Week ahead: Senators square off on EPA climate rule

The Senate will get its first crack this week at the Environmental Protection Agency’s proposal to reduce carbon emissions from power plants.

EPA chief Gina McCarthyGina McCarthyAs oral arguments approach, Clean Power Plan remains a threat to our most vulnerable EPA blasted over lack of protection of minorities U.S. and Puerto Rico must cooperate on Zika MORE will head to the Senate Environment and Public Works Committee Wednesday, where she’ll be the sole witness at the first Senate hearing on the power plant rule. The House started hearings on the rule June 19, a mere two weeks after it was unveiled.

Sen. Barbara BoxerBarbara BoxerDems gain upper hand on budget Overnight Finance: Senate rejects funding bill as shutdown looms | Labor Dept. to probe Wells Fargo | Fed to ease stress test rules for small banks Funding bill rejected as shutdown nears MORE (D-Calif.), chairwoman of the Senate committee, is a strong proponent of the EPA’s proposal, along with her Democratic colleagues. But the Republicans on the panel, led by Sen. David VitterDavid VitterGOP pressures Kerry on Russia's use of Iranian airbase Louisiana needs Caroline Fayard as its new senator Louisiana Republicans: This isn’t like Sandy MORE (R-La.), will take the opportunity to grill McCarthy on what they see as an expensive, job-killing rule.

Meanwhile, as Congress inches closer to its August recess, time is running out for lawmakers to reauthorize the Export-Import Bank before its charter expires Sept. 30.

Sen. Joe ManchinJoe ManchinMylan CEO should be ashamed of EpiPen prices Overnight Finance: Senate rejects funding bill as shutdown looms | Labor Dept. to probe Wells Fargo | Fed to ease stress test rules for small banks Overnight Energy: Judges scrutinize Obama climate rule MORE (D-W.Va.) wants to roll back Ex-Im’s prohibition on funding coal projects abroad, an idea that has angered green groups. The issue caused some infighting in the Democratic Party last week, and it remains to be seen whether Democratic leaders will allow the provision to remain in the bill.

Senators will get an opportunity this week to consider President Obama’s nomination of Elizabeth Sherwood-Randall as deputy secretary of Energy, replacing Daniel Poneman. Sherwood-Randall is currently top defense adviser to the president.

The Senate Energy and Natural Resources Committee will consider the nomination Thursday.

The Senate Energy Committee will meet Tuesday to discuss the benefits to states and local governments from further development of the country’s natural resources.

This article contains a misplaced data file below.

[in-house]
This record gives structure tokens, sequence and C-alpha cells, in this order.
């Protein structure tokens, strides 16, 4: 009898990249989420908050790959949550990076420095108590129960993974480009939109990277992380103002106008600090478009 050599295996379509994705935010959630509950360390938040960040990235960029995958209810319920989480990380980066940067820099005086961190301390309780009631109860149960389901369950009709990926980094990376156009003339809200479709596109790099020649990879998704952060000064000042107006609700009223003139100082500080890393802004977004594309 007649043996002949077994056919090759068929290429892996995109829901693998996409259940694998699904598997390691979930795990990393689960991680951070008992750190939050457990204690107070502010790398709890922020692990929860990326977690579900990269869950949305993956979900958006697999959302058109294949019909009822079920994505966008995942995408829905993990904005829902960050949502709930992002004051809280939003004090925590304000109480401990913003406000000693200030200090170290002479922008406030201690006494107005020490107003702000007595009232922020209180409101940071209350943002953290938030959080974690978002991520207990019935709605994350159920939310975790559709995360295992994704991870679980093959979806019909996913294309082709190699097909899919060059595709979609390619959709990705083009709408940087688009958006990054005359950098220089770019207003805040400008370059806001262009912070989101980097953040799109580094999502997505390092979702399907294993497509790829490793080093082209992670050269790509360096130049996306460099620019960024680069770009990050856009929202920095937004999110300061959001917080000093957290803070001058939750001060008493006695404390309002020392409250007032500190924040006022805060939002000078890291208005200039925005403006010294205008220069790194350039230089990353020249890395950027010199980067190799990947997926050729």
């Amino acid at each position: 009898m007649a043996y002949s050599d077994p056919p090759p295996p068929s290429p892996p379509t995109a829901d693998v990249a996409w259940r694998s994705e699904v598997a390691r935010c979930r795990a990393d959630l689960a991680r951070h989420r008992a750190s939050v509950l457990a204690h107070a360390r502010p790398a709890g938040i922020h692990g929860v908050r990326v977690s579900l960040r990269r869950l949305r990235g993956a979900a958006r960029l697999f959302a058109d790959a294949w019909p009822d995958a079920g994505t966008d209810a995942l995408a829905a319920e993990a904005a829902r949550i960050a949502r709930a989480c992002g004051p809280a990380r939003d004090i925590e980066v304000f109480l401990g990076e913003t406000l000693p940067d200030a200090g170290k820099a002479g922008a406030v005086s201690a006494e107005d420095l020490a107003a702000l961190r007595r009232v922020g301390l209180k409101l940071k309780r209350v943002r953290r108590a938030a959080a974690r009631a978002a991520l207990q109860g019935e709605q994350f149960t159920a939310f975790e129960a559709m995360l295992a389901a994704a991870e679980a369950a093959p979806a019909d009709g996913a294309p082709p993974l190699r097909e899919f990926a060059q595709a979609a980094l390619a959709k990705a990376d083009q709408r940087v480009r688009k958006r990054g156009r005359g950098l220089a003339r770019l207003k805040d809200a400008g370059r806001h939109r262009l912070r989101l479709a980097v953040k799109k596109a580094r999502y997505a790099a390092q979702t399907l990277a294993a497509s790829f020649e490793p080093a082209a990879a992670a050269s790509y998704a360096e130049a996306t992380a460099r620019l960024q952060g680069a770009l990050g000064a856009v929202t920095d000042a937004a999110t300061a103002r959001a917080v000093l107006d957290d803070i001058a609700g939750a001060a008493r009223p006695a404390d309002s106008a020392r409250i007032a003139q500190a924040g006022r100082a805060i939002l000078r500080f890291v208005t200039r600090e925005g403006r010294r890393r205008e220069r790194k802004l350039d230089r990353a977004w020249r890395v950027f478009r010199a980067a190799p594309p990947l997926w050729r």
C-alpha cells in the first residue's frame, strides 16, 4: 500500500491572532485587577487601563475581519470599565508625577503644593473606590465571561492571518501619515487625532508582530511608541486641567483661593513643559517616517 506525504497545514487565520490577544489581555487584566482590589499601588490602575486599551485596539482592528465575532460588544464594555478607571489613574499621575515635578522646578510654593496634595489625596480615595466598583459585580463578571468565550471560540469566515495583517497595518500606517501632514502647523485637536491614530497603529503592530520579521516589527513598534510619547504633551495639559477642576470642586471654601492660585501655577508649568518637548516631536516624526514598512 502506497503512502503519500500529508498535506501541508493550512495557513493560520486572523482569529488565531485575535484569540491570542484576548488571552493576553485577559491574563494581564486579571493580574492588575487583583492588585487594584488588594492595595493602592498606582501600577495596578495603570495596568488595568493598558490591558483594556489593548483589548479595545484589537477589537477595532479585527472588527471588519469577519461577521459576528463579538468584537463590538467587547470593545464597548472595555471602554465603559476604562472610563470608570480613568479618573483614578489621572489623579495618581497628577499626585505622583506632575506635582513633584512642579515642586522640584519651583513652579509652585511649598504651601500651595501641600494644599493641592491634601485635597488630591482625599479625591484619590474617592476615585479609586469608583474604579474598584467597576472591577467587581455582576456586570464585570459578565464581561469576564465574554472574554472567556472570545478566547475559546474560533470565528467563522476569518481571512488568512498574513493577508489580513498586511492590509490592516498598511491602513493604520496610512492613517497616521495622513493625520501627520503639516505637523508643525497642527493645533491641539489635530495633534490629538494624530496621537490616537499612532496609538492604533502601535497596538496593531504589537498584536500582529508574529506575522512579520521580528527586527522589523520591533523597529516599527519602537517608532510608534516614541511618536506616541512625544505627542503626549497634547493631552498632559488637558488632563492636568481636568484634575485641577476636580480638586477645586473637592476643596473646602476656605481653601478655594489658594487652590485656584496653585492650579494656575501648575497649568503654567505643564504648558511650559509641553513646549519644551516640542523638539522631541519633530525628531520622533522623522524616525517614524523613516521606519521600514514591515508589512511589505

The Energy subcommittee on National Parks will meet Wednesday to hear testimony about 22 bills dealing with parks, including some to reauthorize programs, adjust park boundaries and study changes.

The Senate Committee on Health, Education, Labor and Pensions’ subpanel on Employment and Workplace Safety will hold a hearing Tuesday on black lung disease, an ailment most commonly associated with coal miners.

The panel will hear from three federal government officials, in addition to some experts in the field and a former coal miner.

The Senate Foreign Relations Committee will meet about the domestic security implications of the United States’ energy and climate policies. Lawmakers have invited officials from the State Department, the U.S. Agency for International Development and the Defense Department.

A second panel at the Foreign Relations hearing consists of outside experts and stakeholders.

On the other side of Capitol Hill, the House Natural Resources subcommittee on public lands will hold its second hearing in a series Thursday on allegations of threats, intimidation and bullying by federal agencies that manage land. The panel, headed by Rep. Rob Bishop (R-Utah), has not announced witnesses for the hearing.

On Wednesday, the Natural Resources subcommittee on Fisheries, Wildlife, Oceans and Insular Affairs will hold a hearing on four bills within its jurisdiction.

The Energy and Commerce’s power subcommittee will examine Thursday the impacts of the country’s energy policies in terms of encouraging democracy. The lawmakers have invited a panel full of think tank, academic and stakeholder representatives.

The committee’s environment and economy subcommittee is planning a Wednesday hearing on modernizing environmental regulation and protection. It has not announced a witness list.